“We were afraid of [spreading ourselves too thin] from the beginning,” said Amos. “But it’s been transformative for us in how we make games because we really have to assemble the best of the best to be able to make this level of an impact across this many different things. It’s the biggest we’ve ever done as a team and the biggest team we’ve ever had to make a game because we needed that horsepower to pull this off.”

Marvel’s Avengers Preview | Gear up

Marvel's Avengers' setup shows some promise in a way its gameplay does not

Although, the abilities from the demo are just a small sampling of what each hero can do and show how much of an RPG it is. Characters have a whole host of skill trees with different abilities that let you craft your style. Using Iron Man as an example, you can choose to focus more on his repulsors, rockets, or lasers and all of them have different uses. And you can choose to go deep into any tree that you like, granted you have the skill points. While it does further make the game even more widespread, it does add a healthy amount of customization.

This also applies to the gear. It runs the typical gamut of rarities and all have different stats and perks associated with them. Some may add extra explosions to Iron Man’s rockets or something else entirely. Gear is exclusive to each character but doesn’t physically show up on them. They’re strictly ethereal stats and numbers and a good portion of them will be inspired by the comics.

Skins, however, don’t have stats but do show up on your character and will be what you physically see. Amos confirmed that this was not like Mortal Kombat 11’s customization where gear physically shows up on your fighter on top of your equipped skin. It’s an odd choice since MK11’s system has the best of both worlds and allows for more fine-tuning but at least the gear system gives players something to chase.

Missions will be the biggest place where you earn gear and its structure is meant to be replayed. The game’s missions are all laid out on an interactive map with icons representing each type of objective. Hero missions focus on one Avenger and are essentially the game’s story-based solo campaign.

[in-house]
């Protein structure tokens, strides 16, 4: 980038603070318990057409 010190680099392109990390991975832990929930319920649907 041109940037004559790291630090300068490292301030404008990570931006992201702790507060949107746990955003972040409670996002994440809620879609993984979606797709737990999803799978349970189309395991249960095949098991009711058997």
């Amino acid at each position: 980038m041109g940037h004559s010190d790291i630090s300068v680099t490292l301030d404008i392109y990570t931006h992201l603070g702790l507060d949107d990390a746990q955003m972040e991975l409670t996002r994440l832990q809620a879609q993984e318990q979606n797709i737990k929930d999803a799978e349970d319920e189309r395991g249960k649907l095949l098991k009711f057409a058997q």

Marvel’s Avengers Preview | The mysterious world of co-op

Marvel's Avengers' setup shows some promise in a way its gameplay does not

Warzone missions house the game’s co-op where up to four players can join in and tackle bigger levels. These don’t tell a story, but do dole out more narrative and character moments that fill out the world. Every hero is playable in these missions too and that means they’ll all need more dialogue to interact with one another. It’s a lot of work but Amos explained how all that extra care is fine because of the team’s love for Marvel.

“Being able to have [these new characters] feel like a part of that family was imperative to us,” he explained. “There [are other games] that have worlds where you hunt for loot and upgrade. But when you get to it, these characters are already beloved. The co-op Warzone missions have to have narratives that expand the world because those heroes are going to show up and need their own storyline and add more context to the overall world. So we have to figure out how to have the core five talk with each new hero [and vice versa] so they don’t feel tacked on but integrated into the world.”

But Square isn’t talking more about co-op until the beginning of next year. It’s a huge part of the experience since it seems like its angle as a Destiny-like lifestyle game is where it has the greatest chance of hooking people. Knowing very little about it sounds troubling since players are antsier than Hank Pym to understand exactly what this new game is. Amos said he was aware of this anticipation but stated that it would be too much to dump on people and he is confident the game will speak for itself in due time.

“If we tell everything to everybody at once, it’s overwhelming,” said Amos. “And there’s a fine balance between giving enough and saying ‘here’s everything!” Because there is so much. We’re just trying to breadcrumb people along the path with us. So it’s like you haven’t seen anything yet; there’s still more to come. It’s about getting the right information out so everybody gets the same basic knowledge. It sucks because we have so much [information] that we can’t just give everybody a mind meld in one go.”

Dripping out information is certainly a strategy to take and hearing Square dish out another wave of it is a little more reassuring. But the game still isn’t as tight as it could be and is where those reassurances are a tad less, well, reassuring. Marvel’s Avengers still is pretty far out though and has almost a year to shape shift into something more mechanically sound and fundamentally more fun to actually play. The teams seem to have a clear vision for Marvel’s Avengers so hopefully it’ll have time to be the hero we all want it to be.